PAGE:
White Rot Tree Fungus

Written by stephany elsworth
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White Rot Tree Fungus
White rot often infects injured fruits. (Apple-tree branch image by Lucy Cherniak from Fotolia.com)

The white rot tree fungus, Botryosphaeria dothidea, is often called Botryosphaeria rot or simply "bot rot." The fungus is primarily a problem in apple trees, but it also infects chestnut and crabapple species, among others.

Wood Symptoms

White rot affects the wood and the fruit. Small spots and blisters form on limbs and twigs. The spots expand and create sunken spots called cankers, which ooze watery fluid. Within four to eight weeks, black matter begins to form around the cankers. The cankers form an orange-coloured papery bark as they continue to grow.

Symptoms in Fruit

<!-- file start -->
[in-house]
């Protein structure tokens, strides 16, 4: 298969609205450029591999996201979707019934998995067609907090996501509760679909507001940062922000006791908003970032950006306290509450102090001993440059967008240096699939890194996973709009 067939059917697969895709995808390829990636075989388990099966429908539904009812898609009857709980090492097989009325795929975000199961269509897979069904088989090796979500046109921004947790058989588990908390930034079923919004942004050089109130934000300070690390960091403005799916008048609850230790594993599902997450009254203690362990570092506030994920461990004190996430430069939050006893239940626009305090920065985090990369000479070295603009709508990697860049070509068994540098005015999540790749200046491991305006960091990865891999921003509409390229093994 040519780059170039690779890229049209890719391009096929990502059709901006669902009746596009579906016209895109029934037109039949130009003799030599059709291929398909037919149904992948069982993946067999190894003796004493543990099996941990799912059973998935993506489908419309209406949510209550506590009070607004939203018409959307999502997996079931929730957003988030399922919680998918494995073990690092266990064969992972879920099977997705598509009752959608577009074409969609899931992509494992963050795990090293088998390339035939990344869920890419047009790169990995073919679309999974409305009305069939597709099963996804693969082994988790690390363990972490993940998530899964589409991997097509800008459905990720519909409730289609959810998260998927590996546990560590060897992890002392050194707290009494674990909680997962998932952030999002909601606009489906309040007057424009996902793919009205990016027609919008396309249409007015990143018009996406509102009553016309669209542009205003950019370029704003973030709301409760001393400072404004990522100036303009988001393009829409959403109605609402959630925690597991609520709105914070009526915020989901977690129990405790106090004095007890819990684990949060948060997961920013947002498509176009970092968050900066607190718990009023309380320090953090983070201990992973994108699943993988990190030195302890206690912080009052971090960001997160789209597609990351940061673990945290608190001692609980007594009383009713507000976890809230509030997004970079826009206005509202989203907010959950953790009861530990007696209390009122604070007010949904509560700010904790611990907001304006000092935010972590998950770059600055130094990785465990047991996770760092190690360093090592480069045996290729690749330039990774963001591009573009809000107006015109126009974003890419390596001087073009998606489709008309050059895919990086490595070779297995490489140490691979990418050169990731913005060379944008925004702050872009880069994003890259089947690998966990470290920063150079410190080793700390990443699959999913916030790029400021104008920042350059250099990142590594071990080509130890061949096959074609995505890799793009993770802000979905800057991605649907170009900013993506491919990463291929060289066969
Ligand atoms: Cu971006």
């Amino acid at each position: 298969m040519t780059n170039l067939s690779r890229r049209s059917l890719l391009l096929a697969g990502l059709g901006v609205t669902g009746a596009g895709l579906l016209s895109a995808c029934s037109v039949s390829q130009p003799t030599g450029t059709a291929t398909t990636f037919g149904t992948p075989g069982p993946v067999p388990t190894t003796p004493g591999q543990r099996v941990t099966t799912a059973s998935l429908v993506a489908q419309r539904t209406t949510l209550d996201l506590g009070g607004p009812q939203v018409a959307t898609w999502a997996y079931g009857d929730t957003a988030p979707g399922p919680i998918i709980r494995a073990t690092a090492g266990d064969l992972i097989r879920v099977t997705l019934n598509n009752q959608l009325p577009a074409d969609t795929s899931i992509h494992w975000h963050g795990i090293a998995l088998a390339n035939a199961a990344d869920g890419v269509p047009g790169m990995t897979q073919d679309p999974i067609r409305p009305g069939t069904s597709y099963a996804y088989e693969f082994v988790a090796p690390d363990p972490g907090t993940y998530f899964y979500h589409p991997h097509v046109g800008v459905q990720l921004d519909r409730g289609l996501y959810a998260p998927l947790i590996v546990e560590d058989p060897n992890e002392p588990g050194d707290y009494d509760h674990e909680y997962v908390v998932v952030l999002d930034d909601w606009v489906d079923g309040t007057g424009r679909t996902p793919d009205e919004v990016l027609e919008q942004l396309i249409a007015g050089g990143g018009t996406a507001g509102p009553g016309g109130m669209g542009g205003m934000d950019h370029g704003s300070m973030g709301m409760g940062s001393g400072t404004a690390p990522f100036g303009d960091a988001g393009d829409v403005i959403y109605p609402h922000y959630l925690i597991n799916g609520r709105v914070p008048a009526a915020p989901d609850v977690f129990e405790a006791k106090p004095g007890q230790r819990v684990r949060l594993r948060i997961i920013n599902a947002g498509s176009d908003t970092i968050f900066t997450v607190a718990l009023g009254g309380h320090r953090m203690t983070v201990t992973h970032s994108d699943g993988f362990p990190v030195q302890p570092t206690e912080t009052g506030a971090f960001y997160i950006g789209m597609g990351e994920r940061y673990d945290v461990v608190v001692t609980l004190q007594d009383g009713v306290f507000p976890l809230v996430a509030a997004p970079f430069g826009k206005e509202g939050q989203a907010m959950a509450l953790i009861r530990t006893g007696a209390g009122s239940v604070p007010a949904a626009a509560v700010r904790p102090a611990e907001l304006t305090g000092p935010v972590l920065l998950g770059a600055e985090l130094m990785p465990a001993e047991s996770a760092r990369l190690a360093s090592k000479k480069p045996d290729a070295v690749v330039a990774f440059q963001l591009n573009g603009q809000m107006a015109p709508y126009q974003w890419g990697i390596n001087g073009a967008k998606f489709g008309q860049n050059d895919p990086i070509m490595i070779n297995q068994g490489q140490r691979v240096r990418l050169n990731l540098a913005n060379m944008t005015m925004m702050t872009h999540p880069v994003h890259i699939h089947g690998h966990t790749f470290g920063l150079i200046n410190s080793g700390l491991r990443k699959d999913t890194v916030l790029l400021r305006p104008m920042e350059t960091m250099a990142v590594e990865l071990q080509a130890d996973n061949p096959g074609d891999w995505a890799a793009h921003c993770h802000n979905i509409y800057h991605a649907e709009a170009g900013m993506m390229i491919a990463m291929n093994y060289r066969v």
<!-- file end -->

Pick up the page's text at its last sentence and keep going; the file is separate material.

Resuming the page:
Sunken brown spots surrounded by red rings form on the outside of the fruit, and eventually the entire fruit rots. Red-skinned apples sometimes lose their colour as they decay, which is how the disease became dubbed "white rot."


The fungus survives in dead plant matter. Remove and prune dead material, including mummified fruit, twigs, spurs and branches, so that the fungus does not spread to healthy trees. Establish a fungicide spray program that extends from the time the plant blooms until harvest to protect wood and fruit against infection.

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